Ask an Air Traffic Controller: VFR Flight Following and Lost

In this episode, MT, an air traffic controller at an enroute center, answers question about VFR flight following and about how ATC can help you if you are lost.
Cessna 4528 November, departed Ardmore Municipal, request VFR flight following.

In this episode, I role play VFR flight following with MT, an air traffic controller at an air route traffic control center (ARTCC). We cover:


  • The right way to contact Center for VFR flight following.
  • The right way to set a new transponder code and send an ident.
  • What a traffic alert means and what to do about it.
  • How VFR flight following can be extended to the next ARTCC sector, or how it can be terminated by the pilot or the controller.

We also cover:

  • How an air traffic controller can help you if you become lost while flying cross country. You’ll be surprised by the number of resources an air traffic controller has to help you.
  • You’ll hear MT explain why staying in touch with ATC, no matter where you are flying, is always a good idea.
    Note (added 5/31/15): During the interview with the air traffic controller, we simulated a radio exchange in which I ask for VFR flight following. Although the controller did not use the abbreviated version of my call sign, I incorrectly began using my abbreviated call sign. This is wrong. Never switch to your abbreviated call sign unless the controller does so first.

    Thank you to listener Steve who pointed out this error in the comments section below.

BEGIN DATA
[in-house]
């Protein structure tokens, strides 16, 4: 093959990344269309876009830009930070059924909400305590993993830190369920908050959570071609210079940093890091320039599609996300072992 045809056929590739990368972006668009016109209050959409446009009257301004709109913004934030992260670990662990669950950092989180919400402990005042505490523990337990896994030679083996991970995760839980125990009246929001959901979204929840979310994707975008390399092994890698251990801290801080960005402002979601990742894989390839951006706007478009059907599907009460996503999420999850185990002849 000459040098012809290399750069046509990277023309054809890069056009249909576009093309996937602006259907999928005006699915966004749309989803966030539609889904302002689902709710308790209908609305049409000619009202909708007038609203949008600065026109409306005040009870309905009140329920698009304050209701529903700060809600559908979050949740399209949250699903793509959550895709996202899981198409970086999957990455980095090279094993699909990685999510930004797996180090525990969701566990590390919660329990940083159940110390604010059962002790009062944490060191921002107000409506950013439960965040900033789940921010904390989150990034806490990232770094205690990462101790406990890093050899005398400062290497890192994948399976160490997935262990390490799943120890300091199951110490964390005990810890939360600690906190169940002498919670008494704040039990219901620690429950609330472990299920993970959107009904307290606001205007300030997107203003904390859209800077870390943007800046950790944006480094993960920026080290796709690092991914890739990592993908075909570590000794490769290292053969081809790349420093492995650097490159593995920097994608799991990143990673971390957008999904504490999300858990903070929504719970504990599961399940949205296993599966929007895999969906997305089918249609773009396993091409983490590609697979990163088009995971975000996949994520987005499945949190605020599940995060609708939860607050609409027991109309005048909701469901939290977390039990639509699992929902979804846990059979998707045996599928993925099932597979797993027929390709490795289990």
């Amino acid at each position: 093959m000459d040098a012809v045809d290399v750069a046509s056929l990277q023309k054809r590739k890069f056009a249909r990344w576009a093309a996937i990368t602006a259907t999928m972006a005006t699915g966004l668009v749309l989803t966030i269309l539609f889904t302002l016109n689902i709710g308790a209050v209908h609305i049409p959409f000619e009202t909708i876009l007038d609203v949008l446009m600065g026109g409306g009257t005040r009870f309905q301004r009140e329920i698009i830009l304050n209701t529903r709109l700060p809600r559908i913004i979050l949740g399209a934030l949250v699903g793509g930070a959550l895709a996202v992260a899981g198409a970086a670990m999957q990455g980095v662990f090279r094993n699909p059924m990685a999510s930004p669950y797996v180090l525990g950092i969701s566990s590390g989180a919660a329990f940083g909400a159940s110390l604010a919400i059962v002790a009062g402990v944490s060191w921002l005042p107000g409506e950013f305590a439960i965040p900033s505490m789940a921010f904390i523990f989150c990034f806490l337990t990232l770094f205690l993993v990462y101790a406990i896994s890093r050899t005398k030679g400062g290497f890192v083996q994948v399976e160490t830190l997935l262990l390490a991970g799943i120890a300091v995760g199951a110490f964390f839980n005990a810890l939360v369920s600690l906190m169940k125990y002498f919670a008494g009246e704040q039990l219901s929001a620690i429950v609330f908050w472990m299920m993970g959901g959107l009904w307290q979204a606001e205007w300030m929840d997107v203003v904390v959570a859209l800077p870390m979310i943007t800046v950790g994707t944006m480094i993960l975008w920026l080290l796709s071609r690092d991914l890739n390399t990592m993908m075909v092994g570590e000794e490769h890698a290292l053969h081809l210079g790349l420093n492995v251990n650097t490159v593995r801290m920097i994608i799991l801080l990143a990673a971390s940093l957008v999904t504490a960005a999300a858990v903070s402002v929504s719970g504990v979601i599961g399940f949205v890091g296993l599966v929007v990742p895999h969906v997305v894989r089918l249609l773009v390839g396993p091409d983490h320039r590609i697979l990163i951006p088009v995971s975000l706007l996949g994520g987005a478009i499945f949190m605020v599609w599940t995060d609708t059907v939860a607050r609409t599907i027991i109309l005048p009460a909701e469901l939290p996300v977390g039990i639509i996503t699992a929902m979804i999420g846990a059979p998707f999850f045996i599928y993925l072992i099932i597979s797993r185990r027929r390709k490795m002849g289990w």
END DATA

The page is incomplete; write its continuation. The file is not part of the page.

Give Us Your Best Shot

As always, here’s your opportunity to ask an air traffic controller about anything on your mind. If you have a question about a strange clearance you received; or, if you have a question that has no book answer, here’s the place to ask. Use the comment box below; or write to me at; or use the voicemail hotline at the number in the upper left sidebar for this website. We’ll answer your question in our next show.


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6 thoughts on “Ask an Air Traffic Controller: VFR Flight Following and Lost”

  1. Pingback: Audio Lesson #9: With You on the Aircraft Radio

    1. If Oscar is in the intensive care unit of a hospital, it means his outlook is not very good, or . . .if a pilot is making initial contact with an air traffic control tower, it means that pilot is intending to enter the traffic pattern to make multiple takeoffs and landings without coming to a full stop on the runway: touch and goes.

      “With Oscar,” means the pilot has listened to the latest recording of the airport information on the radio. The airport information, referred to as ATIS, for Airport Terminal Information Service, tells him the airport’s weather, runways in use, and critical notes. Each time the airport information recording is updated by a controller in the tower, it is coded with a letter of the alphabet. Each succeeding recording gets the next letter in the alphabet. In your example, Clarence, the information code had progressed to “O,” spoken as “oscar.”

      I hope Oscar recovers.


  2. Hi Jeff,

    Love the website, just found it last week. I’ve been going through all the old posts to catch up!

    In one of your previous posts, you said you cannot use an abbreviated callsign until ATC uses the abbreviation. However, you just did it in your podcast! Is that wrong?

    1. Hey Steve,

      Good catch. I did mess that up during this interview. I was making this radio conversation up as I went along. I didn’t have my call sign written down anywhere. The last 3 of my call sign was all I could remember in the moment. No doubt the result sets a bad example.

      This was a live conversation, so unfortunately I can’t edit in a correction to the audio now. The best we can do here is point out the error, which you have done. I’ll also describe the error to the show notes and credit you for the catch.

      Best wishes,


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